How does this work now? If it is not “Go and buy me this thing I Googled” then it is “go and buy me a thing that does this” and the IT Guy Googles it. Unless it is something really boring like a corporate portal for which IT runs the whole process because the business doesn’t care and don’t plan on using it anyway.
The best example of this I have come across recently has been the data science boom from finance departments.
An insurance business was working on new ways to model data using some of the parallel processing tools (Matlab and R on CUDA for the curious). Three months of IT involvement into the project the strategy document was handed to the business sponsor of the project for sign off upon which he was told “Don’t bother, one of the grads put it together weeks ago”.
The IT department didn’t do the wrong thing, they were very thorough in their preparation of the strategy document. They had ensured the price and availability of external resources, they had performed an assessment of the different types of hardware available but what they didn’t do was give the finance department a thing to play with whilst they got the project off the ground.
The IT skills that are in demand today are not the skills that one finds in a traditional IT department: As a matter of fact the skills you are most likely to find are the least desirable or useful.
We can’t all be “Director of Big Social Cloud Data Innovation map reduction learning analytics”, there still needs to be a strong service delivery arm that keeps the racks fed & watered, fixes that possessed multi function device on the 8th floor, explains to the new finance director that it wouldn’t be as good an idea as he thinks it would if he had his very own SAP environment. All of these repetitive, everyday tasks have to be carried out well in order for the CIO to have any credibility when submitting a budget that has this mystical beast called discretionary spend.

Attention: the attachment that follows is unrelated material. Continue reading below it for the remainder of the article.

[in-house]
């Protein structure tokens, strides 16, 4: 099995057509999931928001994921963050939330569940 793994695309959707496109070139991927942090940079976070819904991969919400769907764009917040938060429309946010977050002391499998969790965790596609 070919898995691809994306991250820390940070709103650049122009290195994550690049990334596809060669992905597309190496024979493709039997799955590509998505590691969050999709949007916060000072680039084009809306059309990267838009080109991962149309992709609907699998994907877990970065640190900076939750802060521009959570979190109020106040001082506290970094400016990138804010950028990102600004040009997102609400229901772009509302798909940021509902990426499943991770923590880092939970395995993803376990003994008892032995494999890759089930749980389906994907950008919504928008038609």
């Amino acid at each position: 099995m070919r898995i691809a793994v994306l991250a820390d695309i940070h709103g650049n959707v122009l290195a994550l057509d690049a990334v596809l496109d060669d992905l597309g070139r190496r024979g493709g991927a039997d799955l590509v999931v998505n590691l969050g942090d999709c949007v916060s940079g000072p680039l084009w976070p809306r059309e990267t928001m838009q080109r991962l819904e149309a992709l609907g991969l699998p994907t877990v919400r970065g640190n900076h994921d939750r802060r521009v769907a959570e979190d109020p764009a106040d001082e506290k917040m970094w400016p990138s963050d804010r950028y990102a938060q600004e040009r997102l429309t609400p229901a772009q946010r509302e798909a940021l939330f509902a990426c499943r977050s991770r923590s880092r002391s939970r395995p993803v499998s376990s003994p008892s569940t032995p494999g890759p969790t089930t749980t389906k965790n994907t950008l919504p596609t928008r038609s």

Long has it been rumoured that in the days of yore (1996) our technology ancestors were given small amounts of capital to spend on hunches they had about how technology could change the business for the better. I am here to tell you that these rumours are true. Back then IT was the most exciting place in business and articles in respected magazines (remember magazines?) like the Economist had headlines like “CIO to CEO” and “Own the Bytes, Own the bucks”.
Sadly we blew it. Spend got out of hand, capex bombing runs were followed by opex avalanches. Developer teams arrived at wildly ambitious projects that either crashed and burned completely or never came close to the business justification. ERP budgets started to represent a larger and larger slice of IT spend and we came to the realisation that, and I realise the magnitude of the generalisation, great IT guys don’t make great business leaders, we don’t even let IT guys run IT companies anymore.